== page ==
The new marina where the old Keppel shipyard used to be reminded me of Puerto Banús in southern Spain. Not that I’ve seen many marinas around the world but that was the first thing that came to mind.
On a much smaller scale here minus the bars and shops, and surrounded by new condominiums, Keppel Marina is more secluded and family oriented. Like any average visitor, the thrill for me was to spot the biggest, newest and ‘sexist’ boat in the marina. I was not disappointed. There was something I definitely did not expect to see.
A small helicopter all nicely wrapped up in marine blue was perched on top of a luxury yacht named “Itasca”. Even the rotor blades were wrapped up like a present. This is the best photo I can take from the boardwalk.
Out of curiosity, I checked out Itasca and found a yacht by the same name in buyexploreryachts.com. According to the website, Itasca is a Dutch-built ocean going explorer yacht that has travelled round the world from the Bering Strait to Antarctica. No wonder it needs a helicopter! Some years ago, it was on sale at a respectable price tag of slightly over $18 million (excluding the chopper).
Not that I can afford anything close to it but the boats in the marina led me to think of alternative housing if residential properties get so expensive here that living in a boat could be a viable and exciting option. If you’ve been in or seen photos of pleasure crafts over 50 feet long, you’ll know the interior is actually very liveable. It is even more convincing if you love to travel and having a boat may turn out to be cheaper since you don’t have to fly and pay for accommodation when you go places.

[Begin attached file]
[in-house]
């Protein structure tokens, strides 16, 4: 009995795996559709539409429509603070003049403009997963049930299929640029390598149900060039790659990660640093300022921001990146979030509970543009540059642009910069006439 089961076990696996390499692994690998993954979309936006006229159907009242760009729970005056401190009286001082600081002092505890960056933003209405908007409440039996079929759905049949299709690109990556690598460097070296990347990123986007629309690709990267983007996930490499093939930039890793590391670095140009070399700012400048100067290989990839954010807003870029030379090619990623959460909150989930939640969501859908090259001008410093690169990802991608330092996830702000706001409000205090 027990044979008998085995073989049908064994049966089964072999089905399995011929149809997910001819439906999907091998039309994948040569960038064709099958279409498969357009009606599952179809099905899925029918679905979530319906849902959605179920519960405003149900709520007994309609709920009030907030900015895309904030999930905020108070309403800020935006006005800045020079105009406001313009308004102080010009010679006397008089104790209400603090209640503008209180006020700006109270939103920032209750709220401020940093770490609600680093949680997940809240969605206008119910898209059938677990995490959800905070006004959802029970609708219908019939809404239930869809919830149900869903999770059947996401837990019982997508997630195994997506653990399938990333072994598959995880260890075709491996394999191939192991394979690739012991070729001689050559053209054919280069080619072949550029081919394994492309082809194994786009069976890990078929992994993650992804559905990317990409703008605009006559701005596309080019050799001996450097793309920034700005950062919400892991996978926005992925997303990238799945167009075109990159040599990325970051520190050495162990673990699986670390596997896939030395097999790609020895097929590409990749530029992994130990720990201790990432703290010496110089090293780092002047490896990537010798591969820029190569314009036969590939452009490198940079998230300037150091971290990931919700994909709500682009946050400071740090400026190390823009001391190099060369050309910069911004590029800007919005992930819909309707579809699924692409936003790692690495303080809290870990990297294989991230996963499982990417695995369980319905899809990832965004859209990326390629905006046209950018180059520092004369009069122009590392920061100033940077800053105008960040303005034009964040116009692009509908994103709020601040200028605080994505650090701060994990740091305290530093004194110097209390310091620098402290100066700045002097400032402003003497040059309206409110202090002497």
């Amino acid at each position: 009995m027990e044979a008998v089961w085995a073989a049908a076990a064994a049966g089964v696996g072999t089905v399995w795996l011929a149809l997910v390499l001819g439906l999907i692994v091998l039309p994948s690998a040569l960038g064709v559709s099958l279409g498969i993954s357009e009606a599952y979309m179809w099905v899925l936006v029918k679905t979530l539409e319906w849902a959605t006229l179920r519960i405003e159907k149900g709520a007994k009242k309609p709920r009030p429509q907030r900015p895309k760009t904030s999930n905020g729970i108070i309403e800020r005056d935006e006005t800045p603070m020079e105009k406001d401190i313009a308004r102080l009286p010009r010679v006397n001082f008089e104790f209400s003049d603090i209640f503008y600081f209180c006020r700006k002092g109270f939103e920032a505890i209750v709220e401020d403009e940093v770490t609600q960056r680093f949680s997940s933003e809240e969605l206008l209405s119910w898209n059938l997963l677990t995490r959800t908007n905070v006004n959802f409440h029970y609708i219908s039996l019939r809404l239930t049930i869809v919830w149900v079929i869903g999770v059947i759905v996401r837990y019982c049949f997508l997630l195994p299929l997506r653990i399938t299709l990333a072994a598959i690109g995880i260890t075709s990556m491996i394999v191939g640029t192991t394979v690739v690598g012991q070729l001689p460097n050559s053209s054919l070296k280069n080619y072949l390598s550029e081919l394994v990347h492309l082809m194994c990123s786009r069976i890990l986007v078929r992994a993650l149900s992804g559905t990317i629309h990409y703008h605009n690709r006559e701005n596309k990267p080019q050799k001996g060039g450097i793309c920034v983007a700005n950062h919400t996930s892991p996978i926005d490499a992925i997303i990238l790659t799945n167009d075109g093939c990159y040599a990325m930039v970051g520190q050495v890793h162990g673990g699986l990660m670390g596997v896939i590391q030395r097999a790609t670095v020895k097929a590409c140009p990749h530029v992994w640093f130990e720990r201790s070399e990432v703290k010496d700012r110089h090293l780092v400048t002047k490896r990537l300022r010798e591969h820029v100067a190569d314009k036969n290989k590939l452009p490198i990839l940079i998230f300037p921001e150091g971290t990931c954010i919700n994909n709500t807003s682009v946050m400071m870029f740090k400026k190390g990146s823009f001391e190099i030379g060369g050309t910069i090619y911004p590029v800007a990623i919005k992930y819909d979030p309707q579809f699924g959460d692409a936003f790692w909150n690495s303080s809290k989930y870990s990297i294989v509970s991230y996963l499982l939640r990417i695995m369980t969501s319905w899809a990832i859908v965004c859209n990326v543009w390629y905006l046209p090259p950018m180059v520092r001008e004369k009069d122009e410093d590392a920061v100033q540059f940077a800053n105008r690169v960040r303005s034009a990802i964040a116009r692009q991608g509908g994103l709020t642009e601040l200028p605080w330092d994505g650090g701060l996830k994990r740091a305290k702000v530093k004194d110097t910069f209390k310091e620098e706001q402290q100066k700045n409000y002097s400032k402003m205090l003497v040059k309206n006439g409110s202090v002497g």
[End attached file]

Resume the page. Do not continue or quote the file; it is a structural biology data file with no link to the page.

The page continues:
To start with, we don’t need a super yacht like Itasca which needs a crew of 12 to go anywhere. A single or double cabin self-operated boat will do, like living in a small apartment on land.
Boat dwelling can be a unique experience and an enviable lifestyle for the young as well as for retirees. I know someone who chooses to live on his boat at the furthest west end of Singapore and rides his motorbike to town every work day. He has everything he needs on the boat and all other possessions in a storage area at the back of the marina. He goes out to sea most weekends for fishing or diving, and relaxes in the marina clubhouse at the end of the day. What a life! Not much of a difference from living in a condo.
Who knows, when people gets driven to live at sea again, Orang Laut may make a comeback some 200 years after Raffles and his fellow colonists drove Singapore’s original indigenous people away from the shore in order to build the “emporium of the east”.
Of course it is not expected for anyone to make a mad scramble for the waters tomorrow but for those who think a boat might be a good retreat from the urban crowd, check out sgboating.com. Let me know when you have decided to live differently. Better still, invite me on board.